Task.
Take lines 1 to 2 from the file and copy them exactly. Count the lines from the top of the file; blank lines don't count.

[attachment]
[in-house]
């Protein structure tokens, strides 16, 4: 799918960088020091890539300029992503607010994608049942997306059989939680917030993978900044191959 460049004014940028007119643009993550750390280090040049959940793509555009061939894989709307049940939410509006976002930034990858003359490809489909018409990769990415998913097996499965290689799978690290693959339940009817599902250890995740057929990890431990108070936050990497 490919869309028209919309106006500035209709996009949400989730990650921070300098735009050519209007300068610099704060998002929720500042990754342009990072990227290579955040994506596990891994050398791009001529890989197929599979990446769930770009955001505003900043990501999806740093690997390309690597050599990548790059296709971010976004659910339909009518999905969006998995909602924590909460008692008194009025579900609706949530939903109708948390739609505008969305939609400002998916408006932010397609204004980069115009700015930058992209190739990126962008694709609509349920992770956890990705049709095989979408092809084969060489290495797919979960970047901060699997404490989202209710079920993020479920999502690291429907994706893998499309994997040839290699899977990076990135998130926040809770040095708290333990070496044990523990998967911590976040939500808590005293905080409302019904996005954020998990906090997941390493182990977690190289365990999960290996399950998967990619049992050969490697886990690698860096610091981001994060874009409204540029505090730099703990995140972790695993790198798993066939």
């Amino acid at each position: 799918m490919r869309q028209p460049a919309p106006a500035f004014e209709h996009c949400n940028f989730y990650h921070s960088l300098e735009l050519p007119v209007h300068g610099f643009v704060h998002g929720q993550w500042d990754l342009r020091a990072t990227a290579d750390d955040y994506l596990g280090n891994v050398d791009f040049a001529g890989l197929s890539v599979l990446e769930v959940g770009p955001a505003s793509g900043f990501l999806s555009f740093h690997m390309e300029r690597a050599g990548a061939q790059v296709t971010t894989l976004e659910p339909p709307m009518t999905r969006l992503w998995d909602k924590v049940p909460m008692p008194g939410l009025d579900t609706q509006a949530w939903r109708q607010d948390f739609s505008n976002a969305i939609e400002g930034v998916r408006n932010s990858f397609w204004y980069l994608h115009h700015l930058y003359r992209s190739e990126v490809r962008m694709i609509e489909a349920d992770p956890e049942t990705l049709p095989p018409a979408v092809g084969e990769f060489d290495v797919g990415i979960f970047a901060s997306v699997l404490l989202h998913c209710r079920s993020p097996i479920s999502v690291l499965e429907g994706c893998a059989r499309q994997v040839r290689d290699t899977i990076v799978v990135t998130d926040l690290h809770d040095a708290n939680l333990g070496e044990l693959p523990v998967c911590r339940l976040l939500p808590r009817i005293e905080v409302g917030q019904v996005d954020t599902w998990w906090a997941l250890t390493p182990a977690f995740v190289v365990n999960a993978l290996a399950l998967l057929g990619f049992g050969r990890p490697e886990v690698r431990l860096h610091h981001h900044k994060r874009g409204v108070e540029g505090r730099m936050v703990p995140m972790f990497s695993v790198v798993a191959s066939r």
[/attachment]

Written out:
[in-house]
């Protein structure tokens, strides 16, 4: 799918960088020091890539300029992503607010994608049942997306059989939680917030993978900044191959 460049004014940028007119643009993550750390280090040049959940793509555009061939894989709307049940939410509006976002930034990858003359490809489909018409990769990415998913097996499965290689799978690290693959339940009817599902250890995740057929990890431990108070936050990497 490919869309028209919309106006500035209709996009949400989730990650921070300098735009050519209007300068610099704060998002929720500042990754342009990072990227290579955040994506596990891994050398791009001529890989197929599979990446769930770009955001505003900043990501999806740093690997390309690597050599990548790059296709971010976004659910339909009518999905969006998995909602924590909460008692008194009025579900609706949530939903109708948390739609505008969305939609400002998916408006932010397609204004980069115009700015930058992209190739990126962008694709609509349920992770956890990705049709095989979408092809084969060489290495797919979960970047901060699997404490989202209710079920993020479920999502690291429907994706893998499309994997040839290699899977990076990135998130926040809770040095708290333990070496044990523990998967911590976040939500808590005293905080409302019904996005954020998990906090997941390493182990977690190289365990999960290996399950998967990619049992050969490697886990690698860096610091981001994060874009409204540029505090730099703990995140972790695993790198798993066939």